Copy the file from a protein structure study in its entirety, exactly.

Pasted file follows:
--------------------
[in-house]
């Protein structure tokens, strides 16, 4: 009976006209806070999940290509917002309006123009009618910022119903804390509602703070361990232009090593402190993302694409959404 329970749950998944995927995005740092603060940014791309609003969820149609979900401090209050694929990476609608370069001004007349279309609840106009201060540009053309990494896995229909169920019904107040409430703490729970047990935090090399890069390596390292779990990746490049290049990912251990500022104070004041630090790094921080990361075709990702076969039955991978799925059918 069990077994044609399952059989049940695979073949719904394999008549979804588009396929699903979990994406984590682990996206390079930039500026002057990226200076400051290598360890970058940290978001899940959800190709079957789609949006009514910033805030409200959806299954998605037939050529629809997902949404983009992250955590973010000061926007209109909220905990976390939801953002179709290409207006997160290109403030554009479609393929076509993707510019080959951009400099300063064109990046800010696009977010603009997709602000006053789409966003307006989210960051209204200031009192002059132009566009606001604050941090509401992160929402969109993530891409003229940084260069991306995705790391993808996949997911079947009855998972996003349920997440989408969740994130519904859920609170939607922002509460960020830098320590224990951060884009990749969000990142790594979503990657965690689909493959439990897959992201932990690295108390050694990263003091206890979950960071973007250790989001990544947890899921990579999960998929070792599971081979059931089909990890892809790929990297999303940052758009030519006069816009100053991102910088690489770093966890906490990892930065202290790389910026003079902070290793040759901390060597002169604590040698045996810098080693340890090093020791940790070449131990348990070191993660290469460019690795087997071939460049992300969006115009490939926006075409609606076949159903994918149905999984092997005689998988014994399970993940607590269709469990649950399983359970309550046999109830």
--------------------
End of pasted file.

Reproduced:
[in-house]
């Protein structure tokens, strides 16, 4: 009976006209806070999940290509917002309006123009009618910022119903804390509602703070361990232009090593402190993302694409959404 329970749950998944995927995005740092603060940014791309609003969820149609979900401090209050694929990476609608370069001004007349279309609840106009201060540009053309990494896995229909169920019904107040409430703490729970047990935090090399890069390596390292779990990746490049290049990912251990500022104070004041630090790094921080990361075709990702076969039955991978799925059918 069990077994044609399952059989049940695979073949719904394999008549979804588009396929699903979990994406984590682990996206390079930039500026002057990226200076400051290598360890970058940290978001899940959800190709079957789609949006009514910033805030409200959806299954998605037939050529629809997902949404983009992250955590973010000061926007209109909220905990976390939801953002179709290409207006997160290109403030554009479609393929076509993707510019080959951009400099300063064109990046800010696009977010603009997709602000006053789409966003307006989210960051209204200031009192002059132009566009606001604050941090509401992160929402969109993530891409003229940084260069991306995705790391993808996949997911079947009855998972996003349920997440989408969740994130519904859920609170939607922002509460960020830098320590224990951060884009990749969000990142790594979503990657965690689909493959439990897959992201932990690295108390050694990263003091206890979950960071973007250790989001990544947890899921990579999960998929070792599971081979059931089909990890892809790929990297999303940052758009030519006069816009100053991102910088690489770093966890906490990892930065202290790389910026003079902070290793040759901390060597002169604590040698045996810098080693340890090093020791940790070449131990348990070191993660290469460019690795087997071939460049992300969006115009490939926006075409609606076949159903994918149905999984092997005689998988014994399970993940607590269709469990649950399983359970309550046999109830």